."Andrew Manshel, who used to work at Bryant Park, runs a great web site called the Place Master, with all sorts of finely detailed information about how to create great public spaces. Mostly likely, in almost any city in America, Andrew would be the #1 guy in town in placemaking." Aaron N. Renn, Urbanophile
The bedrock principle of restoring public space is making people feel safe there. Visitors will only return to a downtown or park if they perceive it to be safe (and, of course, it must actually be safe!). The principal reason people avoided Bryant Park before 1990 was because they were afraid to go there. But why did they feel unsafe? What makes people afraid to spend time in certain places? I suggest that what makes people afraid to be in certain public spaces is a feeling of being unable to predict how other people they see in the space are going to behave, which makes them concerned for their physical safety. When people go outside of places where they feel they are in control, they look for certain markers that communicate to them that the other people they encounter in the space will behave in ways that they expect – and make them feel more certain that they will not be physically threatened.
People feel safe with what they know and people they know. If they don’t personally know the people they are going to encounter, they sense that people who have traits that are as much like theirs as possible are going to behave towards them in ways that they can anticipate. In prehistoric times, perhaps, one had circles of trust: your family and then your tribe were much less likely to pose a physical threat to you then those outside your tribe. Maybe in that environment, we developed carefully honed sensitivities about the cues that told us who was a threat and who wasn’t. As a result, we are suspicious of difference. Sameness generates feelings of predictability and therefore safety. Continue reading →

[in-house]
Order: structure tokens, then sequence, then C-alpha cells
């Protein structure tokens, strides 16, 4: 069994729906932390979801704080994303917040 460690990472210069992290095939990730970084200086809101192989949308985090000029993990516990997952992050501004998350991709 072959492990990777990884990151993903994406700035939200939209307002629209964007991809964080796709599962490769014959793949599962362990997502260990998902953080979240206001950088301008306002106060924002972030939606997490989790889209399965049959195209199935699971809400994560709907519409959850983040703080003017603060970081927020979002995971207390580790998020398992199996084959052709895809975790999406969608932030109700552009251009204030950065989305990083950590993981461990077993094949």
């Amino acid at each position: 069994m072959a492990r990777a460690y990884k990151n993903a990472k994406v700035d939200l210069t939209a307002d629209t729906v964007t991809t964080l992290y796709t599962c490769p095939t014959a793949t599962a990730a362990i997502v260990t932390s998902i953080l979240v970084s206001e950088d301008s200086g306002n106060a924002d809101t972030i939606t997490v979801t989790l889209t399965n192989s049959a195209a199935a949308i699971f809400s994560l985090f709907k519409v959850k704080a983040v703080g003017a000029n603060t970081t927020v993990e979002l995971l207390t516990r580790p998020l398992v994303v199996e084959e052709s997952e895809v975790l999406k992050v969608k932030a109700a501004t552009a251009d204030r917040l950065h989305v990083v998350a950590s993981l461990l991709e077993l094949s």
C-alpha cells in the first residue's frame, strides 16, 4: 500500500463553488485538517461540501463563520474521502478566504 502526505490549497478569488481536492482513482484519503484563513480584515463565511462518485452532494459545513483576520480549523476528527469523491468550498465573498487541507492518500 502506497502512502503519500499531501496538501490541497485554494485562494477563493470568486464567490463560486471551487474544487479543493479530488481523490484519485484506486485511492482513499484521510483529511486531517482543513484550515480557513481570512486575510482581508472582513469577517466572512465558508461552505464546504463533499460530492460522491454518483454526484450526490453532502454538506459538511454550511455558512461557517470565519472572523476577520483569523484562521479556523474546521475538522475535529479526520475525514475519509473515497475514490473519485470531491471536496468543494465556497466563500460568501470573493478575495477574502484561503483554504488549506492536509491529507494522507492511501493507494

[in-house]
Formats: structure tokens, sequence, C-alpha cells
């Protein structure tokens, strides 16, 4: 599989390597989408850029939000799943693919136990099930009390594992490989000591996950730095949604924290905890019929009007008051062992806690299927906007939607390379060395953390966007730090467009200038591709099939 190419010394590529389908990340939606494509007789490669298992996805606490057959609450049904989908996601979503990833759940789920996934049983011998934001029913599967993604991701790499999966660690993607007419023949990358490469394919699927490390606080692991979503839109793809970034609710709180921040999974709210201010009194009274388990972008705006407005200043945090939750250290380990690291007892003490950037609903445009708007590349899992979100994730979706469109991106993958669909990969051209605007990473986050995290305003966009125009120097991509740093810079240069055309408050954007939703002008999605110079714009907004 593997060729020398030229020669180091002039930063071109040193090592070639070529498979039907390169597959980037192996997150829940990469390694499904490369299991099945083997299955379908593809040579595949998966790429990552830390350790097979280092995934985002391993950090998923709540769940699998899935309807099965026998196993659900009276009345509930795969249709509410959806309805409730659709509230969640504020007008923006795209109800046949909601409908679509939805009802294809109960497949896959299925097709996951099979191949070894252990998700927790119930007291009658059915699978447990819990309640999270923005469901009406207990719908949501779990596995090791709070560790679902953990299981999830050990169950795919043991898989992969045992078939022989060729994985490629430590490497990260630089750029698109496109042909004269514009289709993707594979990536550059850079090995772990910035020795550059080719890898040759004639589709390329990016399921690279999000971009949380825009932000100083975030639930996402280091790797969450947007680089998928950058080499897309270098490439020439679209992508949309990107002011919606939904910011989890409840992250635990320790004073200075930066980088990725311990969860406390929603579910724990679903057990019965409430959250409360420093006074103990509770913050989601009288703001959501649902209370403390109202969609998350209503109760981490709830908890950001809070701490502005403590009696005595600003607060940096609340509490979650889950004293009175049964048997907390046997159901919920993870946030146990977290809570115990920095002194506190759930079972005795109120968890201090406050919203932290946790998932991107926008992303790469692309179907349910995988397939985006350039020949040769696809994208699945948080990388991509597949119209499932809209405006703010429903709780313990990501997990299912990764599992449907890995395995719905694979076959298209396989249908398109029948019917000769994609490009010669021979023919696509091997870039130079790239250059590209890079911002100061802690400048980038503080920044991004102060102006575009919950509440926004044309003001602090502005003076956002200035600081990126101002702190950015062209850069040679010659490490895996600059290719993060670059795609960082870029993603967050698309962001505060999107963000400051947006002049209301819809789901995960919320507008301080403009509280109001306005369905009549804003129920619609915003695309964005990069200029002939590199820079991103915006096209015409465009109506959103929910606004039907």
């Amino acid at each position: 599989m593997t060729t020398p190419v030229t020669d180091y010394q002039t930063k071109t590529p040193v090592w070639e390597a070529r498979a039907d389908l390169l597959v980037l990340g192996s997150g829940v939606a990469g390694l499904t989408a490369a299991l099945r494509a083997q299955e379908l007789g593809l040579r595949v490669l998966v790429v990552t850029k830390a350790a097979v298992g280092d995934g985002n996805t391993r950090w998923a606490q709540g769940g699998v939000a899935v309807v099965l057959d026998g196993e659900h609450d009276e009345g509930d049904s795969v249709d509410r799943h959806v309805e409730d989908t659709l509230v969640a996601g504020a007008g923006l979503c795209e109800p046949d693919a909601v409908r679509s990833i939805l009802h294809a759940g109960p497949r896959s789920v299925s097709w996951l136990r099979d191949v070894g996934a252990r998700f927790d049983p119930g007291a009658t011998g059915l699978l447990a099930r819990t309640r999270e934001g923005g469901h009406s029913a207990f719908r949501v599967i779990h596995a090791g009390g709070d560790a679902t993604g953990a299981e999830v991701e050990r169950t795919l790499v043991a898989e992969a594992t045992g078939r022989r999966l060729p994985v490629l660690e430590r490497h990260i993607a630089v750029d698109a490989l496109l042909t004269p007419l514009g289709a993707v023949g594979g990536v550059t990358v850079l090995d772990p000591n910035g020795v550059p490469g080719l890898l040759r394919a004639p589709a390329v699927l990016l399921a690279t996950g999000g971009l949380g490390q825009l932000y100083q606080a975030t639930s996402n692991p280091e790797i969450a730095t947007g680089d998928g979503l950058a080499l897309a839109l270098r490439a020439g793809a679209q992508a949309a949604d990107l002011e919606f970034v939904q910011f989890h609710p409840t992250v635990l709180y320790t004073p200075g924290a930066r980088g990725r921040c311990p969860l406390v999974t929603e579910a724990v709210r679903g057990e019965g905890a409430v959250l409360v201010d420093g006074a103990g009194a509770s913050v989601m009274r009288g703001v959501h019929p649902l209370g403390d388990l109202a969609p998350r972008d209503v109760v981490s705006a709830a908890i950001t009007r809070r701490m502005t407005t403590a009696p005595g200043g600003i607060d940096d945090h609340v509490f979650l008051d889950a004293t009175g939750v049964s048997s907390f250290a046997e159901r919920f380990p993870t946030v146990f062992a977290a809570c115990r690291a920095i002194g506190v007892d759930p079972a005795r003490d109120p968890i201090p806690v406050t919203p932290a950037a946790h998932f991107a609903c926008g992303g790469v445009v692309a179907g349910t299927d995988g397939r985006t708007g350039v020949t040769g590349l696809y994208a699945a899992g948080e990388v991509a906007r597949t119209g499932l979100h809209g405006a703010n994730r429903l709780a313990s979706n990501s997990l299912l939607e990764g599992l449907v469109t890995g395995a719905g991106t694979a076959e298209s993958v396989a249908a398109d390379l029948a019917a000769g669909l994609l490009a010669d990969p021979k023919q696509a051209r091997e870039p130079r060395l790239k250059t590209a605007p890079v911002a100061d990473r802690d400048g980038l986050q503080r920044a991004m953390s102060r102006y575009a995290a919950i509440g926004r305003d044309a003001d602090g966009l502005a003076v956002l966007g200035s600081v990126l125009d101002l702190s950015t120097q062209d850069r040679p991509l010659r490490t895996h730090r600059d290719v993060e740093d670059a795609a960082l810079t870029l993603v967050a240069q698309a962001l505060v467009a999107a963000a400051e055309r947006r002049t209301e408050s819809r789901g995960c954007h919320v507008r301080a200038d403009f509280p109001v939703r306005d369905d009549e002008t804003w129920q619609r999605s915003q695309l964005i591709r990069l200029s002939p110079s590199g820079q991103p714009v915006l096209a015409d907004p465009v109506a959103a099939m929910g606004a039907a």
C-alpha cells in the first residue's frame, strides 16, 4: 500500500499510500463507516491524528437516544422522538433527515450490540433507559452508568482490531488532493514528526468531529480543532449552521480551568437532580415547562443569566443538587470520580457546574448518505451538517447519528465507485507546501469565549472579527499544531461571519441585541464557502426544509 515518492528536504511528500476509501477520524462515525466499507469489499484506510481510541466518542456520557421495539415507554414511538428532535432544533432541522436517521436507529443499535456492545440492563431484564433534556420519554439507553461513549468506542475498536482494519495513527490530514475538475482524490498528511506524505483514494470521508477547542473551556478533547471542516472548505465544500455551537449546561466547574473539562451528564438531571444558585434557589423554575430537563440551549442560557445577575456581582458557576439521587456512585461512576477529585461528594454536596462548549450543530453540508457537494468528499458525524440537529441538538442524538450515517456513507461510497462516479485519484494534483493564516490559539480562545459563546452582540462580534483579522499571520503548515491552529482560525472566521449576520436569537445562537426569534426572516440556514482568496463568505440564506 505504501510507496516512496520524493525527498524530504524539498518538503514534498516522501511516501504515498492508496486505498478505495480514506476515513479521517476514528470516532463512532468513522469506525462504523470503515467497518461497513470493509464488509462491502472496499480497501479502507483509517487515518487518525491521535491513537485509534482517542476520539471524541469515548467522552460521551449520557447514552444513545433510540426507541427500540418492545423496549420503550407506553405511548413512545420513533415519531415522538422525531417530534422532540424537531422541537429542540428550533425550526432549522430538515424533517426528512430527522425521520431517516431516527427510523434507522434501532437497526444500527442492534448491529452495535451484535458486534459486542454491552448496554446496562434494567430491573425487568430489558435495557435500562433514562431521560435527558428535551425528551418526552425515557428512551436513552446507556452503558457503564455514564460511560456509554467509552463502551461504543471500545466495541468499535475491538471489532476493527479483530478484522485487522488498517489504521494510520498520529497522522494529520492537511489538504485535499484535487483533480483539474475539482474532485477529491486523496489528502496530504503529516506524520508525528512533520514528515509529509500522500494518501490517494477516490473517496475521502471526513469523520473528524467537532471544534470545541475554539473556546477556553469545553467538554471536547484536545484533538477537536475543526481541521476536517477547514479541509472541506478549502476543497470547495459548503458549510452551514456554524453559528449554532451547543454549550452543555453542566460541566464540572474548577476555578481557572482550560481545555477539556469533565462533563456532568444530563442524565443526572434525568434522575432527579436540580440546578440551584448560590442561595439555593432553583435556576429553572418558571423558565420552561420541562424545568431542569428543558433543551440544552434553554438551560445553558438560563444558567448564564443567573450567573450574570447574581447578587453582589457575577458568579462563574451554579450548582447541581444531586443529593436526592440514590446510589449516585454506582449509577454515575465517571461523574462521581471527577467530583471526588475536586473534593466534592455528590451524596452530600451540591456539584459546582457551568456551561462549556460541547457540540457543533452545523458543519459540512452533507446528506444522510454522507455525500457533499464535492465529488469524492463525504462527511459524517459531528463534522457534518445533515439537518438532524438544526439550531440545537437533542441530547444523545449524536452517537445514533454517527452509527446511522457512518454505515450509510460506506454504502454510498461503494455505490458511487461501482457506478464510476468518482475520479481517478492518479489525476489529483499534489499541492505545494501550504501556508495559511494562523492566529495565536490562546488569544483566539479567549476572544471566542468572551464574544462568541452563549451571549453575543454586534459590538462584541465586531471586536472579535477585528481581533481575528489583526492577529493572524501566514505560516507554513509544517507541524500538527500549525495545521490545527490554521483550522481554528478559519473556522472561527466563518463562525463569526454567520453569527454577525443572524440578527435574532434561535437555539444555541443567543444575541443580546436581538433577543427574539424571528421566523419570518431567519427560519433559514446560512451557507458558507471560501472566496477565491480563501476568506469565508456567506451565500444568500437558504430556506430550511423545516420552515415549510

Hennepin Avenue in downtown Minneapolis has a lot going for it. Its anchor institution is the Hennepin Theatre Trust, which runs three of the historic theaters on the street. It also has a number of dining and hospitality options. There are some wonderful facades of early twentieth century structures. It is also a block from the Nicollet Mall, one of the first urban revitalization/pedestrianization projects of which I am aware. Construction on a rebuilding of the Mall is in the completion phase. The city’s Department of Public Works is now in the planning stages for a similar reconstruction of Hennepin.
On a recent visit to the Twin Cities at the invitation of the Trust I learned that the perception of safety in Downtown Minneapolis and specifically on Hennepin is poor. A good deal of this negative perception seems to be driven by a sense that the street is “overwhelmed” by homeless individuals, clients of local social service providers, occupying the public spaces of the street. In fact, an attendant at a parking lot in the neighborhood told me that working there was “bad” and that he was often required to break up fights that take place on the sidewalk adjacent to the lot. Continue reading →
The Moda development on Parsons Blvd in Jamaica. A model of mixed-income housing — with a 50/30/20 affordable housing mix. 20% of the units are low-income and 30 % are market rate.